Two figures, covered in ash and smoke from the dozens of barrels of tar that are being burned, emerge from a cloud of dust. Their nose and mouth protected against inhaling the dusty residue only by a thin cotton cloth, most likely torn from their own clothing. During the day they, among thousands of migrant workers, they drag bags of cement and dig trenches to build mountainous roads in Ladakh, India, which they will never use. At night they burrow into their tents — often more than 40 in each, measuring approximately 10 square meters — wrap themselves in the clothes on their backs and prepare to endure the sub-zero temperatures and Himalayan winds that will embrace them while they wait for daylight to return.

Ladakh lies in the midst of the high Himalayas and is accessed through a network of mountain roads. It is a strategic strongpoint for India, with China bordering it to the north and southeast, and Pakistan to the west. These roads are used heavily by the military to ferry supplies to and from its numerous bases that are spread around the region. In recent years Ladakh has also become a tourist hot spot, famed for magnificent mountain views and untouched natural beauty. The roads that lead into this remote mountain region are known to be some of the most extreme driving destinations on the planet. Despite the sub-zero temperatures and being cut off from the rest of the world for more than seven months out of the year, more than 70,000 migrant workers travel each year to altitudes between 12,000 and 18,000 feet above sea level to work on the construction and maintenance of the world’s highest roads. They are a part of a string of migrants who have made the trek to the mountainous region since 1985, when the Indian government first established a project called Himank that was dedicated to the construction and maintenance of road communications in Ladakh under the Indian Army’s civil road engineering department, Border Roads Organization (BRO), which operates a network of over 20,434 miles and counting.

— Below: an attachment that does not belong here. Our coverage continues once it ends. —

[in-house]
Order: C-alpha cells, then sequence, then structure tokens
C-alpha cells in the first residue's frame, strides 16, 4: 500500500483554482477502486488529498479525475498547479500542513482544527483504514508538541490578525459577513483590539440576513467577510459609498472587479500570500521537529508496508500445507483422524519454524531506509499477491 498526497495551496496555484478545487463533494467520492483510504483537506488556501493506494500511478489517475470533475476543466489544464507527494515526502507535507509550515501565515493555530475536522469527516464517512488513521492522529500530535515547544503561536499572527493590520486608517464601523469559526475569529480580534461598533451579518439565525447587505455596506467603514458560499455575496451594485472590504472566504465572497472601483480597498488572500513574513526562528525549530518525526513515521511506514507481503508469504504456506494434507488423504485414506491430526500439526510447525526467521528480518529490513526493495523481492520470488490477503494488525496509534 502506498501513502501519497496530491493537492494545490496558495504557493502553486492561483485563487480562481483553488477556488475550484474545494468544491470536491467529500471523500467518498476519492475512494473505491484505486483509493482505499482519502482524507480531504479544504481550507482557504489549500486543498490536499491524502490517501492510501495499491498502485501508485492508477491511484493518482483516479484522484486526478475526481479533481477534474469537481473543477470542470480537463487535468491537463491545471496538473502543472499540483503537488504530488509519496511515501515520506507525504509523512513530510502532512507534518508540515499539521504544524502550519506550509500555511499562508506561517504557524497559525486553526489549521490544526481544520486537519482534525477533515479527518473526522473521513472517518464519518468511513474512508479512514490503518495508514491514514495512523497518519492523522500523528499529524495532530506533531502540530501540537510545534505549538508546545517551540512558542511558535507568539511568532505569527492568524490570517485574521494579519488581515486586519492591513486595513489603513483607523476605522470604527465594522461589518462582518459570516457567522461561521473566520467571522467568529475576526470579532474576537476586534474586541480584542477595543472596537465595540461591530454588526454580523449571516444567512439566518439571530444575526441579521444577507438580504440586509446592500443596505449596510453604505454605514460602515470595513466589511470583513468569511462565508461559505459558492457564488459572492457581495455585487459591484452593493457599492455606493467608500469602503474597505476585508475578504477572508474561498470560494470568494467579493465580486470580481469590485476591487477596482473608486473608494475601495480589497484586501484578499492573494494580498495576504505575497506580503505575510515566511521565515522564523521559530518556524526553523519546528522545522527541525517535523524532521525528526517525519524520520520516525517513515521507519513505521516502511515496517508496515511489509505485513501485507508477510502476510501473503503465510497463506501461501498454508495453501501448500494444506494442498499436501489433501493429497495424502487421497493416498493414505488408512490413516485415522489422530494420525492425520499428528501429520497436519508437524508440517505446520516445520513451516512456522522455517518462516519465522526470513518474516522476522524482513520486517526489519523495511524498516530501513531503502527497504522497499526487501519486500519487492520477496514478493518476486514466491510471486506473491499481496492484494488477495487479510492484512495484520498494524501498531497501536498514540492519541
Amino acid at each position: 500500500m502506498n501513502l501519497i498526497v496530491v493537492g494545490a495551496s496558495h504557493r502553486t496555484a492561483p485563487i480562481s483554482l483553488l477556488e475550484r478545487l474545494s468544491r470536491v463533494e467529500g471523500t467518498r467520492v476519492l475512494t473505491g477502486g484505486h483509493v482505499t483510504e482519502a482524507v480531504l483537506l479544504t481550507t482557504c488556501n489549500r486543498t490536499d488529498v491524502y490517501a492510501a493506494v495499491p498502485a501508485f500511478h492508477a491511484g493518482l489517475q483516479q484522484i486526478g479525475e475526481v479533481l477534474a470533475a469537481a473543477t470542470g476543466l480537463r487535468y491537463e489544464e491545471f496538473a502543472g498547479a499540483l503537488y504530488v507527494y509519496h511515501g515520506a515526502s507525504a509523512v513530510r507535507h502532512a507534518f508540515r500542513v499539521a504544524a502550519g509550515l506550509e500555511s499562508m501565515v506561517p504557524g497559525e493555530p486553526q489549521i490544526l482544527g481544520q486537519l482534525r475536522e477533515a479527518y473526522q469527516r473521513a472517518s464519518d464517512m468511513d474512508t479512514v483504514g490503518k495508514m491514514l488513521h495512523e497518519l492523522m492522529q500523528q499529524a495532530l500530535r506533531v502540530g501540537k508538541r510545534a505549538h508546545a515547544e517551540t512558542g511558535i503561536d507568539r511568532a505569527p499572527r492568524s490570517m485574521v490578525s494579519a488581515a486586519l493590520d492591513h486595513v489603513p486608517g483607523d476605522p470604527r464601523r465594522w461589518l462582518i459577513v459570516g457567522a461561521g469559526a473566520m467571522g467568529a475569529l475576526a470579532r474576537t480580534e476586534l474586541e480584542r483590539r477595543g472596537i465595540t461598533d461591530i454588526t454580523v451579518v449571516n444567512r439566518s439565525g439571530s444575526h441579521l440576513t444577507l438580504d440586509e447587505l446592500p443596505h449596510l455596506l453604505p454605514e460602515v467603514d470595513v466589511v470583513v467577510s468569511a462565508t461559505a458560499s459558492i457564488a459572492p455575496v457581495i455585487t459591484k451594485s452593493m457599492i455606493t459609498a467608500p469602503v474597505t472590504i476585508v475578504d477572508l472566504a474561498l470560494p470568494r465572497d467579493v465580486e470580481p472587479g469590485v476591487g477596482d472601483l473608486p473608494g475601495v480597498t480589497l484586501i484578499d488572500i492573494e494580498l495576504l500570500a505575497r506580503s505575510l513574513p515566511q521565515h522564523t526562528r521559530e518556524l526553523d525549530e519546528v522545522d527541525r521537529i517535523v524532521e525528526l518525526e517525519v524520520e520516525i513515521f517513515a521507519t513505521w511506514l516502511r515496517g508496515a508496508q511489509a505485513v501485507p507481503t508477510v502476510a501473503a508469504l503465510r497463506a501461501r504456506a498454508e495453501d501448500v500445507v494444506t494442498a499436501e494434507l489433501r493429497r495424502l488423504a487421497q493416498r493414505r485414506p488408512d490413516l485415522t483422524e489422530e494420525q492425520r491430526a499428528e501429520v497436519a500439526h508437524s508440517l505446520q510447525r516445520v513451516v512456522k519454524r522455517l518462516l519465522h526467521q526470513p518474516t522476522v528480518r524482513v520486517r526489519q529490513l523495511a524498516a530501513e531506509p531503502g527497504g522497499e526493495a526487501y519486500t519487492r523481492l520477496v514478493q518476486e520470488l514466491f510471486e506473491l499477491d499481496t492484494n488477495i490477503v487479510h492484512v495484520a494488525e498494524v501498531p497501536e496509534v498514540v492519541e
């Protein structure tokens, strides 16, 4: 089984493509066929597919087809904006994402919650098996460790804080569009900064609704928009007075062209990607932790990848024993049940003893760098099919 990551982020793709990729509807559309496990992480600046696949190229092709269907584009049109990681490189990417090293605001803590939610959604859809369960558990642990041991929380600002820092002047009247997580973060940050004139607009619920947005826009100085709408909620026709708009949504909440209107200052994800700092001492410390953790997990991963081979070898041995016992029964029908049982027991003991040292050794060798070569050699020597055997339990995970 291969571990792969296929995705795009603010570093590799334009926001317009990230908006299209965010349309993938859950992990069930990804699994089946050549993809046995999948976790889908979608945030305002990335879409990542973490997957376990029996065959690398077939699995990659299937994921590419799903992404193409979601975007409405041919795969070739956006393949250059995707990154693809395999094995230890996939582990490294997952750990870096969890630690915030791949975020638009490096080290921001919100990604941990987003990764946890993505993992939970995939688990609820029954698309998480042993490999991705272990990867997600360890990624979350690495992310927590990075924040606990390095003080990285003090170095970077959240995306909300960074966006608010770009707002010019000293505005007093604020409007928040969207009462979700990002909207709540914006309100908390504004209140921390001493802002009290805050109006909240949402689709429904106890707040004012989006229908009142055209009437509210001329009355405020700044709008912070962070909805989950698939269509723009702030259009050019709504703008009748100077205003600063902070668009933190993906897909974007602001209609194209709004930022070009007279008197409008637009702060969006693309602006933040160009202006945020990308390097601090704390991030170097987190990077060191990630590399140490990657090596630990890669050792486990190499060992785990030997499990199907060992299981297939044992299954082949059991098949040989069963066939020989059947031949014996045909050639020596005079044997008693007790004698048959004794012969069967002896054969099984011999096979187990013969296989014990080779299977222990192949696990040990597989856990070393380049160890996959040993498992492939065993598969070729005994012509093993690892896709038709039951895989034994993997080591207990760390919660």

Photographers Rahul Dhankani and Arko Datto, co-founders of the group Lighthouse Projects, present a rich and stunningly beautiful series ‘The High Road’ that documents the arduous work life of migrant laborers constructing some of the world’s highest roads. Over the course of a four month contract, workers — many under-age and from some of India’s poorest regions — work from 5 a.m. to 10 p.m. every day. They earn roughly $2.50 per day. Many are not provided with the gear and clothing suitable for the extreme temperatures, and they lack safety equipment. They’ve often traveled far from their families, and won’t see them again for months. The distance is bridged only by brief phone calls back home, done on holidays, and only after a miles-long trek to reach a village with a phone. The existence is excruciating for even the most seasoned construction worker.